Re: Dementia Patient needing pacemaker

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none Re: Dementia Patient needing pacemaker

I am amazed at all the posts since I posted last several years ago about our family's dilemma. It's a tough situation. I encourage everyone with a demented parent "needing" a pacemaker to read "What Broke My Father's Heart," a detailed investigation of this issue in the New York Times magazine in June 2010. (Google "What Broke My Father's Heart" AND "New York Times" and it should pop up. )
My mother and I finally asked my father's doctor to deactivate his pacemaker. It can be done painlessly, without surgery. According to US law and medical ethics, a patient has the right to request the withdrawal of any medical treatment, and family members (or others) who have been named in a durable power of attorney document have the right to request withdrawal IF the patient is incompetent AND would have wished to have the pacemaker withdrawn in such circumstances when he or she was in his/her right mind. That doesn't make it easy. The cardiology associations issued a joint ethical statement in May 2010 saying that this is neither assisted suicide nor euthanasia.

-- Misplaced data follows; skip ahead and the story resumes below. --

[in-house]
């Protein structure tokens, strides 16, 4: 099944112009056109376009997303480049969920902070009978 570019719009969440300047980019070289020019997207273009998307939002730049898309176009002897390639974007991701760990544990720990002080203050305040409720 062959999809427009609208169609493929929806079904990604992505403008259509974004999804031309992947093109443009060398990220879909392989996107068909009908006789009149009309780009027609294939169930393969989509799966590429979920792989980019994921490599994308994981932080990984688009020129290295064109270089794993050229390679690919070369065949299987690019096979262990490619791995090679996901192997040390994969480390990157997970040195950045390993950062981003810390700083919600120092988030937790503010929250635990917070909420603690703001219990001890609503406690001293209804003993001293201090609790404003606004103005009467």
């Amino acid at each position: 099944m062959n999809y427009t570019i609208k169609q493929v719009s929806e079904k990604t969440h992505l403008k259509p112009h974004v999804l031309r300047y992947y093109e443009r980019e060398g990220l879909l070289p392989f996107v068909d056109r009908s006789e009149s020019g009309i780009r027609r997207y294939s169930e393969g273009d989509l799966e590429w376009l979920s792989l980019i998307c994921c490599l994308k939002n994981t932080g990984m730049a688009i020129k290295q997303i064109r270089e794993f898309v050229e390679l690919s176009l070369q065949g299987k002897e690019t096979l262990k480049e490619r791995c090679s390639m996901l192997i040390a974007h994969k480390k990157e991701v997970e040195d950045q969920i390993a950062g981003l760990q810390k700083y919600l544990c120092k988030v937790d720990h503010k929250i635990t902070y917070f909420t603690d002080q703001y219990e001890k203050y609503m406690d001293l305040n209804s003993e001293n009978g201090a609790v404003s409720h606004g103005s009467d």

If you are having trouble, ask to be referred to the palliative care department or the ethics committee at the hospital, if there is one, or hospice, or look for a more sympathetic cardiologist. Better yet, go deep into your own moral values and resist the devices when dementia is on the horizon, if prolonging misery this way goes against your moral values or common sense. We were pressured into the pacemaker and were unable to persuade my father's cardiologist to turn it off later, and my father finally died of pneumonia on a hospice unit. One way or another, the end of life is often painful, and don't be guilt-tripped into thinking medicine can postpone death and suffering forever. There are worst fates than death, and I have seen them -- as have many of you.

Posted on 2011/10/25 22:44

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